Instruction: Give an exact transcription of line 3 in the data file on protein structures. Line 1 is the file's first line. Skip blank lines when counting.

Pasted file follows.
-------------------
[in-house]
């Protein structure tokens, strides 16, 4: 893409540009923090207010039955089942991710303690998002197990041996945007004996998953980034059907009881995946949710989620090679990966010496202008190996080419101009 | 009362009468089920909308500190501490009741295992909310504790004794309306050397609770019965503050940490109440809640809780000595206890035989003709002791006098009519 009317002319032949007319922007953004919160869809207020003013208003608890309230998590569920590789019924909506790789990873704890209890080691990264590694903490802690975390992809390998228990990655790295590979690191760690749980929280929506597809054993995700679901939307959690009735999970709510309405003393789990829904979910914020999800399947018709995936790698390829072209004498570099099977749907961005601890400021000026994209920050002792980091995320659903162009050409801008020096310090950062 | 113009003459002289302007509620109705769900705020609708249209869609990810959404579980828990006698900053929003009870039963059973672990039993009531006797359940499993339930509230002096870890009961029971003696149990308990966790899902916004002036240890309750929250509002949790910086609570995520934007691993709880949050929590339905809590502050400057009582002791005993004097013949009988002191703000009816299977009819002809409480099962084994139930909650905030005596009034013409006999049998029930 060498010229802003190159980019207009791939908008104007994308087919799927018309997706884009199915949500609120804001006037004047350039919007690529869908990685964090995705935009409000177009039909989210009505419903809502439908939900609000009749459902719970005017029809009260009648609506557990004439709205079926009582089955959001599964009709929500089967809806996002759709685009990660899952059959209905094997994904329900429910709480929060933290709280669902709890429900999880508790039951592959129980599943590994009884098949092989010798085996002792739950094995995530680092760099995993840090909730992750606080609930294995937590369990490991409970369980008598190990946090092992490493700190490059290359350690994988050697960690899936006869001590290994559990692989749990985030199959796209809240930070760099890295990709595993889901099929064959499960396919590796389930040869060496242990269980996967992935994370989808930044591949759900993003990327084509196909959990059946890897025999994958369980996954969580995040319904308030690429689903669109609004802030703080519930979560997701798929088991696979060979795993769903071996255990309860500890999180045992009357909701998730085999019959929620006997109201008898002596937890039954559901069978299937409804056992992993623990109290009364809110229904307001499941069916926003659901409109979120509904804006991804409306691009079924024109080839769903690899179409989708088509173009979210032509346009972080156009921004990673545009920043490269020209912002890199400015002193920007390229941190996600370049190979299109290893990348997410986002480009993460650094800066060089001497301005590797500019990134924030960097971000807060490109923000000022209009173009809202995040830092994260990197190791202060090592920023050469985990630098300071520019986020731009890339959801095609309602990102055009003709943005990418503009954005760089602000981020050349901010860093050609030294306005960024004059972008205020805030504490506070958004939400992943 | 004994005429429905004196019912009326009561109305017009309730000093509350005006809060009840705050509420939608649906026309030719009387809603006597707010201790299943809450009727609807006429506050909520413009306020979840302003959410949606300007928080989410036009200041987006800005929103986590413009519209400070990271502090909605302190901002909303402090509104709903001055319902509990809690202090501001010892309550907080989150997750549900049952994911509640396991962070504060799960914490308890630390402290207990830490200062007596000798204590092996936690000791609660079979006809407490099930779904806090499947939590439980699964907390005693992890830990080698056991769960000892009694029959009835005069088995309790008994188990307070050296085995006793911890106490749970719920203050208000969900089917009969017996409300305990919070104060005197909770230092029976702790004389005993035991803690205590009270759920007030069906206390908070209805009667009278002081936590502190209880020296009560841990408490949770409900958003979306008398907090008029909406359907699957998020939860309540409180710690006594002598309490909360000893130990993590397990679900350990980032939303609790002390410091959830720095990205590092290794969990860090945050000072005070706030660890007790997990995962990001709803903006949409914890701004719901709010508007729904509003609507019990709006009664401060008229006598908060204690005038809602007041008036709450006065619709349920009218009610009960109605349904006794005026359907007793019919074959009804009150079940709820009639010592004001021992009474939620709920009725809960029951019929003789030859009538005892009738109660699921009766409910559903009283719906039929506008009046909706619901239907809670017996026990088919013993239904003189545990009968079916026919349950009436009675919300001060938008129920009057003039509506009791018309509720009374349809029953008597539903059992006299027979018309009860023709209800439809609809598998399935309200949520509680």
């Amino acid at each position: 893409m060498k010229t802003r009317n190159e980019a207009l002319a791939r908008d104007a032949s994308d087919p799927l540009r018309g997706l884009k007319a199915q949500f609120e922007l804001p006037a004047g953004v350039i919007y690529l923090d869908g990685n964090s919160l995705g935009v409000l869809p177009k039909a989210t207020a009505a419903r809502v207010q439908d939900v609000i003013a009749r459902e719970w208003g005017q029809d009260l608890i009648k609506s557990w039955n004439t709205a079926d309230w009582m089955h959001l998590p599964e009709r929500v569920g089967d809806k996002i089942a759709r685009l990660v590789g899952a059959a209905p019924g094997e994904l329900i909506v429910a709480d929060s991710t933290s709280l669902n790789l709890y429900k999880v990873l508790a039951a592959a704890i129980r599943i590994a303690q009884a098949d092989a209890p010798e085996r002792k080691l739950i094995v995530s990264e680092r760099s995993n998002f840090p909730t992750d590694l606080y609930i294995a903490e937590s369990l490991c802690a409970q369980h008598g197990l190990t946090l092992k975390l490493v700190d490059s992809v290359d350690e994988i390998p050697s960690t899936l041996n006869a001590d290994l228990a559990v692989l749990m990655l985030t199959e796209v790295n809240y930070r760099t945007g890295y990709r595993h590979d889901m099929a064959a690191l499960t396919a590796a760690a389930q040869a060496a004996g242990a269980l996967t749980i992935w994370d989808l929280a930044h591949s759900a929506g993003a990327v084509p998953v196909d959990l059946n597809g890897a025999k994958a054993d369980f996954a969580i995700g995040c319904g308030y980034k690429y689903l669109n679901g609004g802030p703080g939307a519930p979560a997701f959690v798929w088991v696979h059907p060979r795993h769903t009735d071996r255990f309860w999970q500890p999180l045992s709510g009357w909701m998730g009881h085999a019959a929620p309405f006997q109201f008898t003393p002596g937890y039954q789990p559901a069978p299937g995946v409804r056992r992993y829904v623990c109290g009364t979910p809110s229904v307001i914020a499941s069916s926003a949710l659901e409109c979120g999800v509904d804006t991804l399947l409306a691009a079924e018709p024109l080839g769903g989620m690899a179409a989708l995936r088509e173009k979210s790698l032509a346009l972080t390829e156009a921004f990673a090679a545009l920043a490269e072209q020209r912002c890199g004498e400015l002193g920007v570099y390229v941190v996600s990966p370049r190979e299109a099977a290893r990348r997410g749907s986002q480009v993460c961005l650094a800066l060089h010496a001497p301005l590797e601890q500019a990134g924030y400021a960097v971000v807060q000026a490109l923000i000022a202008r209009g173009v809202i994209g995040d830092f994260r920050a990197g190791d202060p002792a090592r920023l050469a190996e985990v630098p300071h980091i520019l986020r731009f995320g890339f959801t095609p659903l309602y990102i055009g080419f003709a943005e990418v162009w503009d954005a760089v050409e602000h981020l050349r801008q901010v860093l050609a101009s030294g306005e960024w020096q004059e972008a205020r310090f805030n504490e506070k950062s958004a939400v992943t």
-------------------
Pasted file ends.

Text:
């Amino acid at each position: 893409m060498k010229t802003r009317n190159e980019a207009l002319a791939r908008d104007a032949s994308d087919p799927l540009r018309g997706l884009k007319a199915q949500f609120e922007l804001p006037a004047g953004v350039i919007y690529l923090d869908g990685n964090s919160l995705g935009v409000l869809p177009k039909a989210t207020a009505a419903r809502v207010q439908d939900v609000i003013a009749r459902e719970w208003g005017q029809d009260l608890i009648k609506s557990w039955n004439t709205a079926d309230w009582m089955h959001l998590p599964e009709r929500v569920g089967d809806k996002i089942a759709r685009l990660v590789g899952a059959a209905p019924g094997e994904l329900i909506v429910a709480d929060s991710t933290s709280l669902n790789l709890y429900k999880v990873l508790a039951a592959a704890i129980r599943i590994a303690q009884a098949d092989a209890p010798e085996r002792k080691l739950i094995v995530s990264e680092r760099s995993n998002f840090p909730t992750d590694l606080y609930i294995a903490e937590s369990l490991c802690a409970q369980h008598g197990l190990t946090l092992k975390l490493v700190d490059s992809v290359d350690e994988i390998p050697s960690t899936l041996n006869a001590d290994l228990a559990v692989l749990m990655l985030t199959e796209v790295n809240y930070r760099t945007g890295y990709r595993h590979d889901m099929a064959a690191l499960t396919a590796a760690a389930q040869a060496a004996g242990a269980l996967t749980i992935w994370d989808l929280a930044h591949s759900a929506g993003a990327v084509p998953v196909d959990l059946n597809g890897a025999k994958a054993d369980f996954a969580i995700g995040c319904g308030y980034k690429y689903l669109n679901g609004g802030p703080g939307a519930p979560a997701f959690v798929w088991v696979h059907p060979r795993h769903t009735d071996r255990f309860w999970q500890p999180l045992s709510g009357w909701m998730g009881h085999a019959a929620p309405f006997q109201f008898t003393p002596g937890y039954q789990p559901a069978p299937g995946v409804r056992r992993y829904v623990c109290g009364t979910p809110s229904v307001i914020a499941s069916s926003a949710l659901e409109c979120g999800v509904d804006t991804l399947l409306a691009a079924e018709p024109l080839g769903g989620m690899a179409a989708l995936r088509e173009k979210s790698l032509a346009l972080t390829e156009a921004f990673a090679a545009l920043a490269e072209q020209r912002c890199g004498e400015l002193g920007v570099y390229v941190v996600s990966p370049r190979e299109a099977a290893r990348r997410g749907s986002q480009v993460c961005l650094a800066l060089h010496a001497p301005l590797e601890q500019a990134g924030y400021a960097v971000v807060q000026a490109l923000i000022a202008r209009g173009v809202i994209g995040d830092f994260r920050a990197g190791d202060p002792a090592r920023l050469a190996e985990v630098p300071h980091i520019l986020r731009f995320g890339f959801t095609p659903l309602y990102i055009g080419f003709a943005e990418v162009w503009d954005a760089v050409e602000h981020l050349r801008q901010v860093l050609a101009s030294g306005e960024w020096q004059e972008a205020r310090f805030n504490e506070k950062s958004a939400v992943t």